After Budweiser barley seeds and mutant mustard plant seeds, its time for cotton to make the trip to space. The Center for the Advancement of Science in Space (CASIS) intends to ship off three cotton science experiments to the International Space Station (ISS), the national laboratory announced in a news release.
The three experiments are the big winners of CASIS’ Cotton Sustainability Challenge, an initiative that gathered proposals aimed at optimizing cotton farming on Earth by improving water sustainability. In other words, finding better, more efficient ways to grow cotton without using as much water.
CASIS will be working together with NASA to provide in-orbit access to the U.S National Laboratory on the ISS (which is managed by CASIS), as well as assistance with hardware implementation for each of the three selected projects.
“Bringing awareness to cotton sustainability is a powerful opportunity to showcase the unique research facets of the International Space Station,” Cynthia Bouthot, who manages the commercial innovation and strategic partnerships at CASIS, said in the news release.
One of the winning projects is helmed by Upstream, a California-based public benefit corporation, and will employ a user-friendly “machine learning platform” to monitor cotton crops through ISS remote sensory images and analyze these images in real time.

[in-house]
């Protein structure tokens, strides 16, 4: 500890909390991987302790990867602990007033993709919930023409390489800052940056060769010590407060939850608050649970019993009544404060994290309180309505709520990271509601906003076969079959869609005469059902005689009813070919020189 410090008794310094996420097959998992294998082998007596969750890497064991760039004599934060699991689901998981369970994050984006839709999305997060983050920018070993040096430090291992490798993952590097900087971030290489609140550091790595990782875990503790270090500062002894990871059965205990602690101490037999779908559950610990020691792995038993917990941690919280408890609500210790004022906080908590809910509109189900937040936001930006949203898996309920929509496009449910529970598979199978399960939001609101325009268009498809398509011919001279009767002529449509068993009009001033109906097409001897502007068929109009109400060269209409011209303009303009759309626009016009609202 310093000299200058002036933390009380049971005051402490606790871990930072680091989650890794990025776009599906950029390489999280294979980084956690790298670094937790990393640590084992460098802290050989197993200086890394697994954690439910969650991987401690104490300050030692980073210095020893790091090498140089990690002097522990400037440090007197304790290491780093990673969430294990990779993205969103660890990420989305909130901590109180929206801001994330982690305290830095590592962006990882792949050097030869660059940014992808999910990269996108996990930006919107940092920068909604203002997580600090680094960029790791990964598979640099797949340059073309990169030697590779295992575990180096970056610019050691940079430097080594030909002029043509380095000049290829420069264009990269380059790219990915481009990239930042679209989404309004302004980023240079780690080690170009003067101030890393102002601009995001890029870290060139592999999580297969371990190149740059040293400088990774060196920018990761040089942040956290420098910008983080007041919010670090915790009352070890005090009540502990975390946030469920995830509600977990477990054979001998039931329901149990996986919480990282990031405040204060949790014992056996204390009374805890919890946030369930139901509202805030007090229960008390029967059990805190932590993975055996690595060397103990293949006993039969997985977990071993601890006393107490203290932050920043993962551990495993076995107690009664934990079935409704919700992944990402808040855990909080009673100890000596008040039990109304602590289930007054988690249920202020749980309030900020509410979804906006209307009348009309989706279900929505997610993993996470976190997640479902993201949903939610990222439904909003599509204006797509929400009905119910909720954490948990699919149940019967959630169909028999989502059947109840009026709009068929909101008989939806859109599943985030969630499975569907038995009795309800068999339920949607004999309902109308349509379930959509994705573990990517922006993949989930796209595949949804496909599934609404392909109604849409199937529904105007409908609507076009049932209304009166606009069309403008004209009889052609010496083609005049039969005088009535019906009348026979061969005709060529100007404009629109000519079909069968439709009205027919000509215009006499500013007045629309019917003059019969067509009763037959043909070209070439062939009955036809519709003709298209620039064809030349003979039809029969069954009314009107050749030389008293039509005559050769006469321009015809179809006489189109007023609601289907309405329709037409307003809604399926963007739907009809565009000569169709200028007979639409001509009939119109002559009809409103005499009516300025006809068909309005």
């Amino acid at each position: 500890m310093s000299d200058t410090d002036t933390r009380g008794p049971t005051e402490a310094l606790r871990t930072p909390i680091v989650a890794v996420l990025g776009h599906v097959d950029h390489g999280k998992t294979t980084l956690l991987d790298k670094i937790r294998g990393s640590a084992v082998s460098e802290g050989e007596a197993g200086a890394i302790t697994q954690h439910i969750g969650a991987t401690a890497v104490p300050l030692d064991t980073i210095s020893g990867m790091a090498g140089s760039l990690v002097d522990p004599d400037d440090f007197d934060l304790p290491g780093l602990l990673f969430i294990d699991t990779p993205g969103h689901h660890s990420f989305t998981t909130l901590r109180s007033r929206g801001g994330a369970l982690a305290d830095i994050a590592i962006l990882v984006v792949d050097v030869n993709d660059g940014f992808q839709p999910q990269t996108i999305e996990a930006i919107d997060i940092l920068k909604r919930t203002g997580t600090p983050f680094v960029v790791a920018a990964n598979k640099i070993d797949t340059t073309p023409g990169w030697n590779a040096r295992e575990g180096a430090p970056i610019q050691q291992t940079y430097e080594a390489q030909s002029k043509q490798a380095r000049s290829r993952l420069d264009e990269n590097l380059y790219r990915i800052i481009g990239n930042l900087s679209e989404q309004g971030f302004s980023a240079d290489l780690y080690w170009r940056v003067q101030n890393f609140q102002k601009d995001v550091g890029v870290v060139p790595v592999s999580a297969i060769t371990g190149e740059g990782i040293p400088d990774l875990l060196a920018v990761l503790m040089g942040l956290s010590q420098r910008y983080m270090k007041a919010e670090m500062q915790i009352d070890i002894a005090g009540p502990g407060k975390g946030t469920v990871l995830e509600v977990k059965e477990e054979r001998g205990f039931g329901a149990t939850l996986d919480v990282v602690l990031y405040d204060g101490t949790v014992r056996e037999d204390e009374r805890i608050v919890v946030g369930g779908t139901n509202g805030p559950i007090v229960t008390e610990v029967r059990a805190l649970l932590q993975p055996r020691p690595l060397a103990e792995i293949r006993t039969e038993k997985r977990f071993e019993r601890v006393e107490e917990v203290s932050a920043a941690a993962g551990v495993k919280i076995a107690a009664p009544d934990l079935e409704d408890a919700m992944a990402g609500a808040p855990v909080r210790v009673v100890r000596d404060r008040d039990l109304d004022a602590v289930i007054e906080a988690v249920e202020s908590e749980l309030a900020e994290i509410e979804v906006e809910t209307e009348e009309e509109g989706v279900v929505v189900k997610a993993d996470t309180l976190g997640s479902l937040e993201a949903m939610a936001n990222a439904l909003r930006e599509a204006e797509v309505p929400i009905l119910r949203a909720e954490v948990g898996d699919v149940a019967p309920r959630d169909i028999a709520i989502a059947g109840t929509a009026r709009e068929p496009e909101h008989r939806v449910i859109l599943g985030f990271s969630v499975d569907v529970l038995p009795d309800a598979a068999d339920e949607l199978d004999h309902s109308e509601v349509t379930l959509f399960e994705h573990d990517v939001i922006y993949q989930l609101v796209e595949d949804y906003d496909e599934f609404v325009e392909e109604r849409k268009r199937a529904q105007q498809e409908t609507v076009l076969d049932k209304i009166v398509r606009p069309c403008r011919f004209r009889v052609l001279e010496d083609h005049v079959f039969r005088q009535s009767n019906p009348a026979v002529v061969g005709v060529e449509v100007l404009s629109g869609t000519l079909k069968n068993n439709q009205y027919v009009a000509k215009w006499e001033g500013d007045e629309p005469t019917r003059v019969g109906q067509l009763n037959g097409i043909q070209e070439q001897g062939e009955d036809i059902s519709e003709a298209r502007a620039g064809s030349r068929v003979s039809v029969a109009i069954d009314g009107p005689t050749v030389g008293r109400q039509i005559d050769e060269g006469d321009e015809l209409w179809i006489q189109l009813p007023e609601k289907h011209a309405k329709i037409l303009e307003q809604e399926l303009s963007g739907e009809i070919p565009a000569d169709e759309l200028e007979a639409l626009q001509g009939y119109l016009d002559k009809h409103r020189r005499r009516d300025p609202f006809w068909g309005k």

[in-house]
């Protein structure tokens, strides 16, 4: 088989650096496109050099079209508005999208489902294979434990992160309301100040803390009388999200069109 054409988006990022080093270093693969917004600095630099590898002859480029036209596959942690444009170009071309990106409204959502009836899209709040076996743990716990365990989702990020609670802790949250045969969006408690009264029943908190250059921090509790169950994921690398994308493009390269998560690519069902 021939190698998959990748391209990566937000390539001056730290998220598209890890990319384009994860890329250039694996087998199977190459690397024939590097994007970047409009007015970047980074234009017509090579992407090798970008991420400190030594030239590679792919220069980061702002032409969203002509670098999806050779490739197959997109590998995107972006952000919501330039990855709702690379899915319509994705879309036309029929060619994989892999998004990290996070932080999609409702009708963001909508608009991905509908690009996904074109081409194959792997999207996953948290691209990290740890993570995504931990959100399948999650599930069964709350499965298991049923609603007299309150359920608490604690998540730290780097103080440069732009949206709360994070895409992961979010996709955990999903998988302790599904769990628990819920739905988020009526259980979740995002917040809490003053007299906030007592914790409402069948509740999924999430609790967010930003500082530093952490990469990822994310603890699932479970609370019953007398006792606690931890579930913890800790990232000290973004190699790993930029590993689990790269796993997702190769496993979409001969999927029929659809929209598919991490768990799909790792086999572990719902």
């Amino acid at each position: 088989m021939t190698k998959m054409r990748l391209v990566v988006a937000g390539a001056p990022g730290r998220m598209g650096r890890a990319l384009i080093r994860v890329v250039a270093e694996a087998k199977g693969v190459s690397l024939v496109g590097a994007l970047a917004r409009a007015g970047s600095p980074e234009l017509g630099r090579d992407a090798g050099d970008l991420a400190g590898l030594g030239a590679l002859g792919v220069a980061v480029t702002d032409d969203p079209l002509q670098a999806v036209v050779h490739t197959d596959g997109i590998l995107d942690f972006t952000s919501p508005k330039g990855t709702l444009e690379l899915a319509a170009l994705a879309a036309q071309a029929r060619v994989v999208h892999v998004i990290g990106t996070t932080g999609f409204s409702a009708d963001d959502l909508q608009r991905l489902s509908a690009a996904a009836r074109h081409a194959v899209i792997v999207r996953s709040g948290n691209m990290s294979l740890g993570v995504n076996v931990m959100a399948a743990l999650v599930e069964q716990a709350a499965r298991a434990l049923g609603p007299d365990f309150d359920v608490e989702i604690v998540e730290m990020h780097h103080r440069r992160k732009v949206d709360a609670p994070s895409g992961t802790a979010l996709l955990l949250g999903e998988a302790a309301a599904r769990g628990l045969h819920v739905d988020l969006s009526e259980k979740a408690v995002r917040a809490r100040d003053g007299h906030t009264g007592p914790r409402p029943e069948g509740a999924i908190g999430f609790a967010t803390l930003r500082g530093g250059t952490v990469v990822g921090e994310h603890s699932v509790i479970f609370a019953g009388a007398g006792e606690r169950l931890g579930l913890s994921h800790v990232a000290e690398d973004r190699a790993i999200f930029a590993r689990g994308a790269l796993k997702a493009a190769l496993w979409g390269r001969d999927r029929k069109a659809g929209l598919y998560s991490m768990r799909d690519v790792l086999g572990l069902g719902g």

Another experiment is focused on genetic sequencing and aims to examine the gene expression and other features of three different cotton cultivars grown in zero gravity. This project, led by Christopher Saski, who runs the Genomics and Computational Biology Laboratory at Clemson University in South Carolina, is meant to study the growth and regeneration of cotton plants in order to find a more efficient to farm cotton by using fewer resources.
The third project that made the cut and will be flying off to space was submitted by the University of Wisconsin-Madison and is dedicated to the study of root-system development in cotton plants. The research aims to explore the effects of zero gravity on the AVP1 gene, which makes cotton plants develop a stronger root system and become more resistant to high salinity and drought. This gene accounts for a 20 percent increase in cotton fiber when the plants are exposed to stressful conditions and makes the roots dig deeper and stretch wider in search of nutrients.
The importance of the Cotton Sustainability Challenge is tied to the continuously diminishing water resources needed by cotton plantations back on Earth. According to Bouthot, cotton cultivation requires access to water and other natural resources that are increasingly at risk due to overexploitation and climate change.
Growing enough cotton to make a single T-shirt requires more than 700 gallons (2,700 liters) of water and about 5 ounces (142 grams) of pesticides, notes Space.com, citing according the World Wildlife Fund.
The Cotton Sustainability Challenge is sponsored by Target Corporation, which is offering a $1 million grant to each of the winning projects, Spaceflight News reports.